In the modern NFL, stopping the pass is the most important thing on defense, more than stopping the run and it’s not like they’re bad at stopping the run. I have them seventh against the run so that’s good. Compare that to Kansas City, right. Kansas City is fifth against the pass, but 27th against the run. That’s a problem. Seventh against the run is not really a problem. It’s only a problem in comparison to other things.

9. Is having a strong stout run defense essential to making a deep playoff run or has that been dispelled by in the modern NFL?

I know people want to believe that in January, you need to be able to run the ball and stop the run like there’s something about the playoffs or there’s something about the colder weather that makes that more important. It’s good to have a balanced offense and it’s good to have a balanced defense. It’s good to have balance everywhere but passing is more important than rushing. That’s just the modern NFL and it doesn’t change in January.

10. Some Ravens fans are weary and even afraid to potentially have to face the Joe Flacco-led Cleveland Browns in the divisional round in the playoffs given they ran for a season-high 178 yards against them in their last true loss at full strength. Should they be concerned?

The Browns running game is not good. That was a real outlier game and that was before their tackles got even more injured. Not only do they not have Nick Chubb now but they don’t have their starting tackles. They still have the interior part of the line but the Browns don’t have the starting tackles anymore. They’re just not a good offensive team. We can talk about well, isn’t it neat that Flacco is doing these things, but even with Flacco, there are an average offense at best. I know that the Ravens fans are a little scared of the Browns because it’s a rivalry and because you lost to them earlier this year by two points, but in reality, the Browns are not anywhere near as good as the Ravens. They’re still gonna give you more of a game than the Indianapolis Colts would give you but it’s not something to be super afraid of.

11. Who are the Ravens biggest threats to making a Super Bowl run in the AFC?

I would be more afraid of Buffalo or even a rematch with Miami. Buffalo is not a team that likes to throw over the middle. Baltimore’s defense is not necessarily built to beat Buffalo. Josh Allen is much better throwing to the sides of the field than he is over the middle. I think Roquan would be more useful as a spy than worrying about passes over the middle against the Bills. But to me, like if you look at DVOA right now. In the weighted numbers that give more weight to recent games, the AFC teams are just higher. Buffalo is three, Miami is four, and Kansas City is six. The only team that’s up there with those guys in the NFC is Dallas. So San Francisco has an easier path than Baltimore does. Baltimore has harder teams that they have to beat but again out of Buffalo, Miami and Kansas City, at least one of those teams doesn’t make it out of the wild card round. And then the other two would have to face each other, they wouldn’t face Baltimore. It’s unlikely they would depending on what happens with the Bills in the wildcard. We’ll see what happens. But that being said, those teams are better than their equivalents in the NFC. They’re better than Detroit. They’re better than Philadelphia.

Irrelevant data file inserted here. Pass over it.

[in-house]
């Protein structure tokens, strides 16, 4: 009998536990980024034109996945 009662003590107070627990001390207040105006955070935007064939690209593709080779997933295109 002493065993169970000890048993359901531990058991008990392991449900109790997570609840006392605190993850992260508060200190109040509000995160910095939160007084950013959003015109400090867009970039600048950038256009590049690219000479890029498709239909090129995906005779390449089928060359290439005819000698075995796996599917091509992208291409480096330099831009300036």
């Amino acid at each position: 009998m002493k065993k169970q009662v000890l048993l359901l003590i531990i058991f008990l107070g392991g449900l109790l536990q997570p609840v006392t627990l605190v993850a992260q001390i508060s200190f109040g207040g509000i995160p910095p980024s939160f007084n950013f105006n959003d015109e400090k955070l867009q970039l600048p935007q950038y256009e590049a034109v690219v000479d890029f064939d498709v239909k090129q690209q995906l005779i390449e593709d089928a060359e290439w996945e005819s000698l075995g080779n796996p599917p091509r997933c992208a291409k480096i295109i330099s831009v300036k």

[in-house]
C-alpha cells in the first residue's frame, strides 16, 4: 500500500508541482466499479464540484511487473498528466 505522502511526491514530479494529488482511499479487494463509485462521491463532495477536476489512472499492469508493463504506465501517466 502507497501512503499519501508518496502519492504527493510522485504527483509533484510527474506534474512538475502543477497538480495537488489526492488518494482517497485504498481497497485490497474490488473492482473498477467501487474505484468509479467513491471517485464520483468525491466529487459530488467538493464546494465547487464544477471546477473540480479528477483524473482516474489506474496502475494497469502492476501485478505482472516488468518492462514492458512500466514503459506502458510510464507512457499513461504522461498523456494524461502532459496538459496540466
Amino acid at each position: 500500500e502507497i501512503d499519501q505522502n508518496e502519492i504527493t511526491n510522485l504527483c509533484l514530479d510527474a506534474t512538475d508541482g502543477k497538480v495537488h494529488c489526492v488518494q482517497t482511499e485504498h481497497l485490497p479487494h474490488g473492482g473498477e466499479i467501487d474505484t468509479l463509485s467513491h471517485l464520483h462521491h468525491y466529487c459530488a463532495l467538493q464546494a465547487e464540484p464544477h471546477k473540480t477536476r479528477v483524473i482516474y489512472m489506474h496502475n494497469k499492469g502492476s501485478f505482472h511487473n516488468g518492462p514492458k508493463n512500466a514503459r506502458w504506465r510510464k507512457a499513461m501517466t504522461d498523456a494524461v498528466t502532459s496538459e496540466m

12. How has the Ravens roster construction strategy of focusing and loading up on non premium positions such as safety, off-ball linebacker, and interior offensive line helped make them one of the top contenders and a tough schematic matchups for most teams?

It’s so interesting for those of us in the analytical world because we’ve talked a lot about the Ravens spending money on positions that analytically seem less important. But they’ve built this fantastic team by doing that. They went out and used their (2022) draft picks on a safety and a center and then they spent all this money on an off ball linebacker instead of edge rushers and cornerbacks. They’ve gone out and they’ve built this great team by doing that. The other fascinating thing is they have these young edge rushers and the young edge rushers have barely done anything because of injury, (David) Ojabo especially has done nothing. Instead, they’re getting all these sacks out of freakin’ Kyle van Noy. I mean Jadaveon Clowney having a good year, it’s not like the guy wasn’t the number one pick once upon a time. It’s not that crazy but like Kyle Van Noy at this point in this age, that’s pretty awesome. And then of course, the interior pass rush where (Justin) Madubuike is an All-Pro.

13. In 2019, the Ravens zigged when everyone else was zagging in terms of how they attacked opposing teams offensively with a revolutionary running game. Because of how they construct their defense through the strength of the spine, do you believe that they are built and better equipped to give the top offenses in the league problems, as they did in the last few weeks of the regular season with back-to-back wins over the Dolphins and 49ers, who like throwing over the middle of the field?

I agree with you on that. They are built to do well against those teams. Kyle Hamilton is a Swiss Army Knife man, he can freakin’ go anywhere. So outside or inside, it doesn’t matter. He can cover and do all kinds of things.

14. What inspired you to get into analytics and create DVOA?

It’s been 21 years. I started out as a Patriots fan and I had some questions about the way that people reported on the team back in 2002 and they missed the playoffs after the first Super Bowl. I had some questions and I was like I’m gonna get some answers and I’m going to just add some stuff up from some box scores and try to do some analysis. Nobody had ever really done anything like that. There was a book called “The Hidden Game of Football” that I used as an inspiration but other than that, no one was doing football analytics in 2002 and 2003. So I just started doing it and then I was like, Oh, I’ve kind of got something here. So I started creating stats, I started creating metrics, and then we launched my old site Football Outsiders in July of 2003.